The constructed response portion of the test requires students to analyze a series of documents and answer several questions for each document. The questions are intended to build in difficulty, some requiring outside knowledge.
On this portion of the assessment, the documents are not related to one another. They can include a variety of document types.
This portion of the assessment again requires students to analyze a series of documents. The documents are provided to help scaffold students’ background before writing the document-based essay. The number of documents typically can range from 4 – 9. The document are all related to the one another or the task .
Each document is followed by a series of questions. The questions are intended to build in difficulty, some requiring outside knowledge.
The document based question begins by providing students with a historical background. This background “sets the stage” for the documents students will analyze and the task which they will write about.
The historical background may be paraphrased in the students’ introduction, but should not be copied.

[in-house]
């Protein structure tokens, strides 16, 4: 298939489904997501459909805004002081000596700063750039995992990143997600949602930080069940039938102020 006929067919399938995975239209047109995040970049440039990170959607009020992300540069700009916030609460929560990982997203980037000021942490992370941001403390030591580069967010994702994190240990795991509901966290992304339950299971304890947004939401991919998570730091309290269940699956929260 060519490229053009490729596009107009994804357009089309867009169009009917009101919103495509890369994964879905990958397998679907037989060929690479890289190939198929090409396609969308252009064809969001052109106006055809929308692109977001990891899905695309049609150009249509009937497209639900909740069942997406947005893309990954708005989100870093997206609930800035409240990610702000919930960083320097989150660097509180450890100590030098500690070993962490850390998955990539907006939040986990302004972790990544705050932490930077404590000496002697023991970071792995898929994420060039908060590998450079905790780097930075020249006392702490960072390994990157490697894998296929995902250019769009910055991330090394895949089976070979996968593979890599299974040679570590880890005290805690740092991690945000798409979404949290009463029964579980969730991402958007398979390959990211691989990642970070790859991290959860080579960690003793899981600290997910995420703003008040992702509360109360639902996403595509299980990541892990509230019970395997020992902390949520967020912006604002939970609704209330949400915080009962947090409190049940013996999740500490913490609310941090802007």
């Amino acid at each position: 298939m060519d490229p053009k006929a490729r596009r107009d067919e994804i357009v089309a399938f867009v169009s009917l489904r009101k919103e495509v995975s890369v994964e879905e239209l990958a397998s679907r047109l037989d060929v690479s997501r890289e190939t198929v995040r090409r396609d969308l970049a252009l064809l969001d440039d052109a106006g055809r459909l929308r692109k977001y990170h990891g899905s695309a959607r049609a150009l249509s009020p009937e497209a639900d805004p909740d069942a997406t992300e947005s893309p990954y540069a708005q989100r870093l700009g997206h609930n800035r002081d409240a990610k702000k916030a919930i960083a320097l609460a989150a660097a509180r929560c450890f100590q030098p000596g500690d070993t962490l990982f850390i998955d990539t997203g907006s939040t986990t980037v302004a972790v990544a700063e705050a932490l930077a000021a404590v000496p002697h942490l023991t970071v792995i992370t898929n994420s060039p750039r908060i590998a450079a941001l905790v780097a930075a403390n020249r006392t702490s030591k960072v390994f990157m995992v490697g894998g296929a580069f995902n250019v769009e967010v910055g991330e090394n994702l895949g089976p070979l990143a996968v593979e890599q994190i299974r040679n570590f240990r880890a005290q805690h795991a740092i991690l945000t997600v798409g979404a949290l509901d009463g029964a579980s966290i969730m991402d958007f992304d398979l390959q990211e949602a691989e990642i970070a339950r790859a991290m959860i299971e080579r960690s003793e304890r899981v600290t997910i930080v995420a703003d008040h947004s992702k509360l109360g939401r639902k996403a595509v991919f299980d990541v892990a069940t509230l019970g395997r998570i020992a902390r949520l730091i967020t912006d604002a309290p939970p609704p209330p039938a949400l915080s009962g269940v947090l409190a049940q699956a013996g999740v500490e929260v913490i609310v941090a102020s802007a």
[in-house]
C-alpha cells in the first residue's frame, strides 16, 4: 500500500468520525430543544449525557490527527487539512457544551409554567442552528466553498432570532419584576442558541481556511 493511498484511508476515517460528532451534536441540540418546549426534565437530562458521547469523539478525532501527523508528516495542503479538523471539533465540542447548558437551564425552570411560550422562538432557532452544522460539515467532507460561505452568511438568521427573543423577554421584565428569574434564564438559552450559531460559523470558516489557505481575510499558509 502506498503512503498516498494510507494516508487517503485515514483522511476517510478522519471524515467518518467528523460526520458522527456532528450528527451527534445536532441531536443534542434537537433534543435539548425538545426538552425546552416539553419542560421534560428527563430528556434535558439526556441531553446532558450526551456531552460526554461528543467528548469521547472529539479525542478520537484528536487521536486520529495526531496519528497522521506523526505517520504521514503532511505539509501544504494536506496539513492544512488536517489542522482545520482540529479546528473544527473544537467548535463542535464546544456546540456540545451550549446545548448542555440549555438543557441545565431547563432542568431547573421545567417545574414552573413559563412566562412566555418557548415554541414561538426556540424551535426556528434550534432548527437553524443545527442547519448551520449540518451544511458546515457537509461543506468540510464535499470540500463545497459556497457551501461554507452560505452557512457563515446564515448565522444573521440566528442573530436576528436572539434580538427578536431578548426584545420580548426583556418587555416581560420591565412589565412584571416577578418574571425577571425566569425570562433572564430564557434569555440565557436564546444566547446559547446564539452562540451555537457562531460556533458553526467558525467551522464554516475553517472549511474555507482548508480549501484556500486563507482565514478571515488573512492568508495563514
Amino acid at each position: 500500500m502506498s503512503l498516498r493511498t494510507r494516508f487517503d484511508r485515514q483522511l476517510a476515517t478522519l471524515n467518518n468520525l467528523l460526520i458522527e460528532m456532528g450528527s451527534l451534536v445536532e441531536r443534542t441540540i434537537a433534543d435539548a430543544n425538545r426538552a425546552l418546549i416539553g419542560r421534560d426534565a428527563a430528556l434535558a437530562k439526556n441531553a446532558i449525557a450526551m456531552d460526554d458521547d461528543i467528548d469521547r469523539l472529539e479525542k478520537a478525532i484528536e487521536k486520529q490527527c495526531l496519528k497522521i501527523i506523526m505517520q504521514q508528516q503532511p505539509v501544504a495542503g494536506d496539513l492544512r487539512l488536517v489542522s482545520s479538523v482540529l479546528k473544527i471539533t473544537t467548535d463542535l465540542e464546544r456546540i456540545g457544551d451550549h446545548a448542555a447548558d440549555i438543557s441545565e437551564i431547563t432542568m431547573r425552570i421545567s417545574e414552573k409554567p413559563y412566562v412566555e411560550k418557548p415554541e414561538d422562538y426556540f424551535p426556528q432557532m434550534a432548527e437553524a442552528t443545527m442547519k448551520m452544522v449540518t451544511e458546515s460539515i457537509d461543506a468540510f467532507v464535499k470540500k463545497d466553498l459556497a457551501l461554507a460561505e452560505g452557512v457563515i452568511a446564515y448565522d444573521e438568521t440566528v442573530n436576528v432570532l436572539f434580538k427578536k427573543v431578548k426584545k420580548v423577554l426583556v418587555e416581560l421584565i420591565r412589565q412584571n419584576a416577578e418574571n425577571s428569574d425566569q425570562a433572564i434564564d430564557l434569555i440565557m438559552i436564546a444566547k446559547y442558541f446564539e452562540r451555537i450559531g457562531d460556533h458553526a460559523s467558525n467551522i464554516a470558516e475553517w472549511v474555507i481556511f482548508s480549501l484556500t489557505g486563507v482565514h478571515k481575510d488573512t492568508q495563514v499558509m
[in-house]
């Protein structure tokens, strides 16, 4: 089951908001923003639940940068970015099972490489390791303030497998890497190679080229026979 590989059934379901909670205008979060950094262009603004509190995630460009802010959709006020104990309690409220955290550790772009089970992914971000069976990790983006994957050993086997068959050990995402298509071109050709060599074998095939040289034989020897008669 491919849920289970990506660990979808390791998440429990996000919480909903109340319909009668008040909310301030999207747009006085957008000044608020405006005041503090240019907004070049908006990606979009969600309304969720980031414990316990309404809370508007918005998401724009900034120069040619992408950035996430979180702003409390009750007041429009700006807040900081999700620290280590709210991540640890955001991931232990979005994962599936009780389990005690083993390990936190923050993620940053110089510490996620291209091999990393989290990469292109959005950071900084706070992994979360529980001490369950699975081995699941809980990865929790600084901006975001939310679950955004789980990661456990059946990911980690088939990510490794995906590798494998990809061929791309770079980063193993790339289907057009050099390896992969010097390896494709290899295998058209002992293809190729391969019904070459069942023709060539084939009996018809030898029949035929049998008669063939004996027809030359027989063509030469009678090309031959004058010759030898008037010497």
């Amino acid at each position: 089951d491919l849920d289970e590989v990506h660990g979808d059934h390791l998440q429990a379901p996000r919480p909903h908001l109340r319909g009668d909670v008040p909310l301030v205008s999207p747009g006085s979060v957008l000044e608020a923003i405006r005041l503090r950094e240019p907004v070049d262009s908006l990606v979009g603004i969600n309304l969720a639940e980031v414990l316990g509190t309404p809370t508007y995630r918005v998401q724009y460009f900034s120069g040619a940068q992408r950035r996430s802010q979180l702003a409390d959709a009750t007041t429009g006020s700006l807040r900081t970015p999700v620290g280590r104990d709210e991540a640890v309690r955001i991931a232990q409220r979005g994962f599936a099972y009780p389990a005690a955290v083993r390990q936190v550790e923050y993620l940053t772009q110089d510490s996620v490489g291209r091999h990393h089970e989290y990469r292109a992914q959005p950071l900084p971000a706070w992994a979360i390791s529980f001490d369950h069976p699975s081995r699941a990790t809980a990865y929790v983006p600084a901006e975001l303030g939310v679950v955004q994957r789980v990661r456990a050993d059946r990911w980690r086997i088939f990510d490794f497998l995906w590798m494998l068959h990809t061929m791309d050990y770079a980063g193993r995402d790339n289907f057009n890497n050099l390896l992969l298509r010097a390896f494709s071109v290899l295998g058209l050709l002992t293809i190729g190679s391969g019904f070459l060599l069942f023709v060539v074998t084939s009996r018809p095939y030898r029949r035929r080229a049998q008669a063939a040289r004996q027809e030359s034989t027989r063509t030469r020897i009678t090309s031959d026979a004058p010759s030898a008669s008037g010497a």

Students need to understand that the writing they must produce for a DBQ essay is somewhat different than the writing required in ELA or for creative purposes.
When I write a story (narrative), I need a beginning , middle and an end . But papers that share information (expository) have introductions , body paragraphs (development and explanation) and conclusions .
Write an introductory paragraph or thesis statement:
A thesis statement is just like the topic sentence you write when you write a paragraph. The purpose of a thesis statement is to identify the topic (the reason for writing) and the position (what you plan to prove or explain). This statement controls the rest of the paper.